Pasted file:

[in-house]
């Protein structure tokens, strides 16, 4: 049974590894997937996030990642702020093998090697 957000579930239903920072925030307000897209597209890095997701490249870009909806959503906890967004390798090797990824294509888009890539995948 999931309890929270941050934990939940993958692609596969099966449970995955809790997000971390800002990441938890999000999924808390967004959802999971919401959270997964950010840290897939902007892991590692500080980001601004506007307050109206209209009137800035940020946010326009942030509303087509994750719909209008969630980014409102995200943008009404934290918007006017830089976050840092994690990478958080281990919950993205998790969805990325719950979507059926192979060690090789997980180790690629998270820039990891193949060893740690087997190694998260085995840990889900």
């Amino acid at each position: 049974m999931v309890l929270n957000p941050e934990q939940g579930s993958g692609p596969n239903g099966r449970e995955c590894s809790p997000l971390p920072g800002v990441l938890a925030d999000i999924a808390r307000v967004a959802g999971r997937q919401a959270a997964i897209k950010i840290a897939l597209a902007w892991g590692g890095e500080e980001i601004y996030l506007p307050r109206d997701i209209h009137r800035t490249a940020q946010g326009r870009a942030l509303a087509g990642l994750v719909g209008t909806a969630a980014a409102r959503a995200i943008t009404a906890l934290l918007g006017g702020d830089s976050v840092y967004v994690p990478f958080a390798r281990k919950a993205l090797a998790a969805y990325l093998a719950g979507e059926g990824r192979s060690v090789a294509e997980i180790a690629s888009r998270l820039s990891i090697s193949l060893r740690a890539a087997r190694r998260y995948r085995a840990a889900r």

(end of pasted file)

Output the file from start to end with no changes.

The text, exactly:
[in-house]
């Protein structure tokens, strides 16, 4: 049974590894997937996030990642702020093998090697 957000579930239903920072925030307000897209597209890095997701490249870009909806959503906890967004390798090797990824294509888009890539995948 999931309890929270941050934990939940993958692609596969099966449970995955809790997000971390800002990441938890999000999924808390967004959802999971919401959270997964950010840290897939902007892991590692500080980001601004506007307050109206209209009137800035940020946010326009942030509303087509994750719909209008969630980014409102995200943008009404934290918007006017830089976050840092994690990478958080281990919950993205998790969805990325719950979507059926192979060690090789997980180790690629998270820039990891193949060893740690087997190694998260085995840990889900």
């Amino acid at each position: 049974m999931v309890l929270n957000p941050e934990q939940g579930s993958g692609p596969n239903g099966r449970e995955c590894s809790p997000l971390p920072g800002v990441l938890a925030d999000i999924a808390r307000v967004a959802g999971r997937q919401a959270a997964i897209k950010i840290a897939l597209a902007w892991g590692g890095e500080e980001i601004y996030l506007p307050r109206d997701i209209h009137r800035t490249a940020q946010g326009r870009a942030l509303a087509g990642l994750v719909g209008t909806a969630a980014a409102r959503a995200i943008t009404a906890l934290l918007g006017g702020d830089s976050v840092y967004v994690p990478f958080a390798r281990k919950a993205l090797a998790a969805y990325l093998a719950g979507e059926g990824r192979s060690v090789a294509e997980i180790a690629s888009r998270l820039s990891i090697s193949l060893r740690a890539a087997r190694r998260y995948r085995a840990a889900r």